While the way we’ve always done church is held as sacred, the methods we use aren’t Biblically sacred. But what is sacred is the simple command to teach.

A challenge

Photo by SparkFun Electronics via Flickr (Creative Commons)

I want to challenge you to try something. Maybe it’ll sound crazy. But maybe it’ll just be crazy enough to change your church. (And maybe you don’t have access to try this with the whole church, so try it with your youth group!)

Conduct a six-week experiment.

Week one: Teach a normal Sunday service. On Thursday, send out a 5 question email (or Facebook) survey for Sunday morning attendees, asking them 4 basic questions about your message, and one open-ended question about how they applied the message on Sunday morning. (What was the passage? What was the main point? Which of the following was an illustration? What’s one way you are applying last week’s teaching today?)

Week two: Teach, again, in your normal fashion. This week, acknowledge after the sermon that they will again receive a survey via email on Thursday. This will tip them off that it is coming, so expect the results to be higher.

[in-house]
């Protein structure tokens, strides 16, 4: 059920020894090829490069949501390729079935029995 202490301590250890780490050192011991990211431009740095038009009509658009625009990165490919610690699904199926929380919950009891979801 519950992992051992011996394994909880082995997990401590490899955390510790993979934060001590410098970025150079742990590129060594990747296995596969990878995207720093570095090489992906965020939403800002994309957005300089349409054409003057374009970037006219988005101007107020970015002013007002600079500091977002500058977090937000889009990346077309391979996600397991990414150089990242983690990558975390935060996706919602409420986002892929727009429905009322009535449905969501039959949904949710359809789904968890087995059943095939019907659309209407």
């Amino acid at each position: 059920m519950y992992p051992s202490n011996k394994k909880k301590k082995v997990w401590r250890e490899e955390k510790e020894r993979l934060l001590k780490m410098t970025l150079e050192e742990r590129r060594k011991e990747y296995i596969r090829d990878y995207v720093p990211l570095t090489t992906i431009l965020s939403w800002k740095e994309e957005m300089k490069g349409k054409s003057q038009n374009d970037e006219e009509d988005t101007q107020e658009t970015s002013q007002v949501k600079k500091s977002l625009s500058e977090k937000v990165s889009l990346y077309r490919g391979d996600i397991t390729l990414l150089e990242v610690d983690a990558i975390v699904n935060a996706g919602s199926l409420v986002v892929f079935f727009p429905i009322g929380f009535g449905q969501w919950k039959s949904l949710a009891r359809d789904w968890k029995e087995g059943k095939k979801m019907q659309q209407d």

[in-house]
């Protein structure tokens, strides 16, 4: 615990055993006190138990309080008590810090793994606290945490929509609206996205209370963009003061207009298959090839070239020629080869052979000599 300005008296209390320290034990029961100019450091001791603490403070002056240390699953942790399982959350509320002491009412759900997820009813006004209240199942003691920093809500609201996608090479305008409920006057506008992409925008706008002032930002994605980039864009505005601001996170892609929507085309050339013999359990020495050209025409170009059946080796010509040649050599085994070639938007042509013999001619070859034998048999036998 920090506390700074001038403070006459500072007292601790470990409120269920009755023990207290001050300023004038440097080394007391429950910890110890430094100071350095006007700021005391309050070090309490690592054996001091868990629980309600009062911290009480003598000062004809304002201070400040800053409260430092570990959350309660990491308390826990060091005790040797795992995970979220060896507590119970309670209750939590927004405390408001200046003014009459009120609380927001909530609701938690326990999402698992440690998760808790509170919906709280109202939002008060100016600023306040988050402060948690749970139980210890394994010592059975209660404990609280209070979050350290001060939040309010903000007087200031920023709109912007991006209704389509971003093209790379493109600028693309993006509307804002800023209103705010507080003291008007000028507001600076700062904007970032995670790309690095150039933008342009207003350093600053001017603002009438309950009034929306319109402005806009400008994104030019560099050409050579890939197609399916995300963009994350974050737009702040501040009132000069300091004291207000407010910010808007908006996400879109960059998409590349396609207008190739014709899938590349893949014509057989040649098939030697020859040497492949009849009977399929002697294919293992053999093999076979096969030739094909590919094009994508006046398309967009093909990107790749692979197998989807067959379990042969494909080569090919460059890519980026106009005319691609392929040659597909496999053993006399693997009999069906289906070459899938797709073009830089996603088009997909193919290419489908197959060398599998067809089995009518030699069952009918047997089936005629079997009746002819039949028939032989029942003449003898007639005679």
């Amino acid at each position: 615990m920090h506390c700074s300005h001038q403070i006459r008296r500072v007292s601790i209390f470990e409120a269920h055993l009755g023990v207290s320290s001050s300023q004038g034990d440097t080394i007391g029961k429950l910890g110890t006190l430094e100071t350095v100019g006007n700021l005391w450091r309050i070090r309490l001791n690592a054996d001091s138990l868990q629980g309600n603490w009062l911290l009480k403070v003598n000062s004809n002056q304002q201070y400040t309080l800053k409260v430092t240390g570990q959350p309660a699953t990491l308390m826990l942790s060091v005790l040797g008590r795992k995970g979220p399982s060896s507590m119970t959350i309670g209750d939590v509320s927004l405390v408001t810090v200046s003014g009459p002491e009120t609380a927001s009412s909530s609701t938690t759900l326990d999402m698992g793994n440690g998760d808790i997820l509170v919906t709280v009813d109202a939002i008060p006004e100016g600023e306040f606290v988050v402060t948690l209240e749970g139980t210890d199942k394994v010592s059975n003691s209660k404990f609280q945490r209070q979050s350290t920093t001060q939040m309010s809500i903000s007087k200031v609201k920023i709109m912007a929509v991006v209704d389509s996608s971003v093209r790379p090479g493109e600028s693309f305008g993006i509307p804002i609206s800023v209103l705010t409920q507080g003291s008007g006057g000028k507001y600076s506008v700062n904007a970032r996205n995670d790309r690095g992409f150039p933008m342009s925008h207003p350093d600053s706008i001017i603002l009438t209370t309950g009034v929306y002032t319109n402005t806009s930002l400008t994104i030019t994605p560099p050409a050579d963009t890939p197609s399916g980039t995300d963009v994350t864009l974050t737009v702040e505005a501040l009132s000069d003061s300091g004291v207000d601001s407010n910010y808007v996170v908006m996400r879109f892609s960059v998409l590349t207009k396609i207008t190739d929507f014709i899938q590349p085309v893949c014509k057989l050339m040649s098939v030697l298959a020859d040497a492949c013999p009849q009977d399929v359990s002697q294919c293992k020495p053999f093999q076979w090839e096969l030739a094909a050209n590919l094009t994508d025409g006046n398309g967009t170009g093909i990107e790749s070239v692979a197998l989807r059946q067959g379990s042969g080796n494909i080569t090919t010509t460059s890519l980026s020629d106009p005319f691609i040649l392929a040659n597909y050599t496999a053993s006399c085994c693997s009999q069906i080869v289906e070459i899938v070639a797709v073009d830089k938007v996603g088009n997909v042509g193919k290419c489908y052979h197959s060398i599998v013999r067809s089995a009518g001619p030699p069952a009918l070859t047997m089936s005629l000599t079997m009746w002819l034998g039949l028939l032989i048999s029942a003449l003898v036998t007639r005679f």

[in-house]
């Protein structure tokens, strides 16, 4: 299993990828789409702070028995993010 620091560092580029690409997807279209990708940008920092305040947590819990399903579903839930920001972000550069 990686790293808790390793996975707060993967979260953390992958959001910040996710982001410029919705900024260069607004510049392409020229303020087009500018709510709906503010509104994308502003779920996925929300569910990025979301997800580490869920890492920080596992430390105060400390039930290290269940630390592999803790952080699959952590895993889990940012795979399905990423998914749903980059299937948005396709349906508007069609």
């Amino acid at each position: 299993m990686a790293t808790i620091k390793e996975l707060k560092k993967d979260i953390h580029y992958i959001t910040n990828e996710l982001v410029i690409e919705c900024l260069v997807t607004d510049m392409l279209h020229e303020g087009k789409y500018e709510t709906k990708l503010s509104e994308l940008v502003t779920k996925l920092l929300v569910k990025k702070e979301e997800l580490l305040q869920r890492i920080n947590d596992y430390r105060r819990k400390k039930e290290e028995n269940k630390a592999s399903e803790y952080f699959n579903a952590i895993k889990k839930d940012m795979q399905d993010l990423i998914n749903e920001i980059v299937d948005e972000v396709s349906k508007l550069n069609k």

Take weeks three & four off from the experiment. You’ll be tempted to peak at the results so far. Show discipline!

Week five: Try a different teaching method on Sunday morning. Maybe teach by discussion. Or get people into work groups. Do anything that isn’t one person up front teaching. Don’t warm people that this is coming! That’ll mess up the experiment. Then send out the same 5 question survey again. (Expect some negative comments, people coming on Sunday might hate any type of change.)

Week six: Use the same method one more time. Send out the same survey. Just like in week two, tell them to expect a short survey on Thursday.

At the end of the six weeks unseal the results and meet together as a staff to look at them. Did retention scores increase or decrease? Did the change in method cause more people to apply teaching? Did the workgroups hold each other accountable? Overall, what was the net change? (Heck, maybe the old method was statistically better!)

Week seven: Send out one last email sharing the full results.

This will serve two purposes. First, it’ll communicate to your congregation that you are taking your biblical role as a teacher seriously and being professional by sharing the results of an experiment which involved them. Second, it’ll invite the congregation into the problem solving. Chances are good that you’ll get a lot of feedback simply by conducting the experiment.

Of course, I’d love it if you shared your results with me as well. Email me a Word document and I’ll share them on my blog.